Access Canceled Checks Online

Some banks make it possible to request a copy of a canceled check via the customer’s online account or mobile banking app. Simply log into your bank account and view your transaction history. Click on the check number, and you should be able to view and print a copy of the cleared check.

Request a Copy In-Person or By Phone

For customers who prefer human assistance with their banking matters, they can call their bank or stop by an in-person branch location to request a copy of a canceled check. 

The Takeaway

There are two ways a canceled check can occur. The most common is when someone cashes a check and the bank cancels it so the payee can’t try to cash the check again. The second way is for a payer to request a check cancellation before the payee cashes it. How that process works depends on the payer’s bank.Looking for a new savings account? Lantern by SoFi allows you to make comparisons of today's high-yield savings rates, taking into account any associated fees and minimum balance requirements. Start your search for a new high-yield savings account with Lantern by SoFi.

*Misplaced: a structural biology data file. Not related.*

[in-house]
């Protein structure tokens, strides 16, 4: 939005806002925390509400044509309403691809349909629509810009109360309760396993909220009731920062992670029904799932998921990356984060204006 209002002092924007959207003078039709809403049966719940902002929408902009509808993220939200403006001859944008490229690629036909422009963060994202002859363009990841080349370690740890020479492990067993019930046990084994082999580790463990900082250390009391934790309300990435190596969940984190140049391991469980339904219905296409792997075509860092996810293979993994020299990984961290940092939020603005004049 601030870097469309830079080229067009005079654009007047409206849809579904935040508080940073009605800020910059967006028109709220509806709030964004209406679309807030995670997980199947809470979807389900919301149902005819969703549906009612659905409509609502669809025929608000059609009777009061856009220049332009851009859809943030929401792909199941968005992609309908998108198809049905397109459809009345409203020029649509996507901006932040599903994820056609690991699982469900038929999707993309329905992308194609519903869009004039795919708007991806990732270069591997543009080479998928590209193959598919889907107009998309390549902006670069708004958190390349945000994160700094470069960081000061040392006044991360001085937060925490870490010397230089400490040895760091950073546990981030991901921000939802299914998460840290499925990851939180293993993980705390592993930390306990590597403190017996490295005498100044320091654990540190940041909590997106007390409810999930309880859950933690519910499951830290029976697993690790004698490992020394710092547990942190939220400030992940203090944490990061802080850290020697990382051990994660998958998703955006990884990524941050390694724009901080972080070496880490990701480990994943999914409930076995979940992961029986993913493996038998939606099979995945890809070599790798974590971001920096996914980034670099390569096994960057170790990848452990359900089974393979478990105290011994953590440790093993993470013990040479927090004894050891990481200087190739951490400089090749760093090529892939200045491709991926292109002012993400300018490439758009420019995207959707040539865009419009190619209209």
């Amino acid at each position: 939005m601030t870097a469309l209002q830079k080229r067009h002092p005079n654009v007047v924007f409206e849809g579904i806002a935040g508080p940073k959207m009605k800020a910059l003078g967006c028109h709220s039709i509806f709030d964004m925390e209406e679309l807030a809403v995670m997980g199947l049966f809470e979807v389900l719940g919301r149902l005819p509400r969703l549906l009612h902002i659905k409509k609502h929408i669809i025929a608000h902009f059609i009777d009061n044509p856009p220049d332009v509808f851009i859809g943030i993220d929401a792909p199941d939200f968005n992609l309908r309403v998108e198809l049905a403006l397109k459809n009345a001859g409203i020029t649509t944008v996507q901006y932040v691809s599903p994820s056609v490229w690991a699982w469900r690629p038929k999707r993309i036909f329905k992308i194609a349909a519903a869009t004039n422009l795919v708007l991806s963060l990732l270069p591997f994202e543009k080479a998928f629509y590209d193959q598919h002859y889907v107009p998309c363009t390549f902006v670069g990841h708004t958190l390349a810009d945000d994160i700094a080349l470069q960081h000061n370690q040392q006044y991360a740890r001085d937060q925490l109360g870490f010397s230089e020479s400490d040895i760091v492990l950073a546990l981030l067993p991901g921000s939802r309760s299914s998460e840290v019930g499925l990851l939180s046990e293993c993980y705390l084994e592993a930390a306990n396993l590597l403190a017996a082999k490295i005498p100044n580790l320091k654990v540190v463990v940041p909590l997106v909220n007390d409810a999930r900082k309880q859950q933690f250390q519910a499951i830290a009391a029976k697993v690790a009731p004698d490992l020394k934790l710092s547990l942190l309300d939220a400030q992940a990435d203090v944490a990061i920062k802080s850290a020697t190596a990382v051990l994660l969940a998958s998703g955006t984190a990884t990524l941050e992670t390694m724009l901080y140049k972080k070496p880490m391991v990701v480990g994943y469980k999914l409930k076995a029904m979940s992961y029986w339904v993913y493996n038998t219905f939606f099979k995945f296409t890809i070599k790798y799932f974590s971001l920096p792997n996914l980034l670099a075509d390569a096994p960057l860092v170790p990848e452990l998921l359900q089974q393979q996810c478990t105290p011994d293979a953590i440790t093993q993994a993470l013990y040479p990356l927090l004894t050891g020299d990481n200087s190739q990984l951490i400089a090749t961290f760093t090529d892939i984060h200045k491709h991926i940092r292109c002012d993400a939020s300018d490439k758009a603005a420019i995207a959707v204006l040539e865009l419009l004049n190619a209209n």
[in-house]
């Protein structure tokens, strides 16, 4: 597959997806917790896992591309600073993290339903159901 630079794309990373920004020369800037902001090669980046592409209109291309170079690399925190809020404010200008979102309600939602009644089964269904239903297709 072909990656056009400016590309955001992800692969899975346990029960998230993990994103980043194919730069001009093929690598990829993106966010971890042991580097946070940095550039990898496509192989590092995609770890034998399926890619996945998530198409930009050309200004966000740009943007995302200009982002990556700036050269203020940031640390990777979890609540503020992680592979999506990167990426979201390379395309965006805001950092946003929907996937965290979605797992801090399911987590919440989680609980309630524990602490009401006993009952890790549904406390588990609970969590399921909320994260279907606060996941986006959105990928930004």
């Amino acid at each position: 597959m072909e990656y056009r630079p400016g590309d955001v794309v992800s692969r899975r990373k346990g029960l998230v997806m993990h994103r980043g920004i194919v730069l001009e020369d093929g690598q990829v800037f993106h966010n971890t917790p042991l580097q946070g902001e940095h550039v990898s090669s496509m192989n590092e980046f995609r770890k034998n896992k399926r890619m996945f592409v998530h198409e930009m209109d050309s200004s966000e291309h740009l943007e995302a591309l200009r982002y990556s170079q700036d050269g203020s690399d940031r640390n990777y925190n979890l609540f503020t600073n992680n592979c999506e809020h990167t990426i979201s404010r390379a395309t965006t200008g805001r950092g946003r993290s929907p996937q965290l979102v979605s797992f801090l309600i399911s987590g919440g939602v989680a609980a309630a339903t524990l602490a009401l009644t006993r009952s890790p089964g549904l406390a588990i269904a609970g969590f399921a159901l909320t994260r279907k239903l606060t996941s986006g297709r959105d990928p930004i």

Frequently Asked Questions

How do you get a canceled check?
Is a canceled check the same as a voided check?
What is proof of a canceled check?
Photo credit: iStock/AndreyPopov

About the Author

Jacqueline DeMarco

Jacqueline DeMarco

Jacqueline DeMarco is a personal finance writer and editor based in Southern California. While she spends the bulk of her time writing about complex financial issues, she also tackles a variety of subjects ranging from food to fashion to travel. Her work can be found across dozens of publications such as Credit Karma, LendingTree, Northwestern Mutual, The Everygirl, and Apartment Therapy.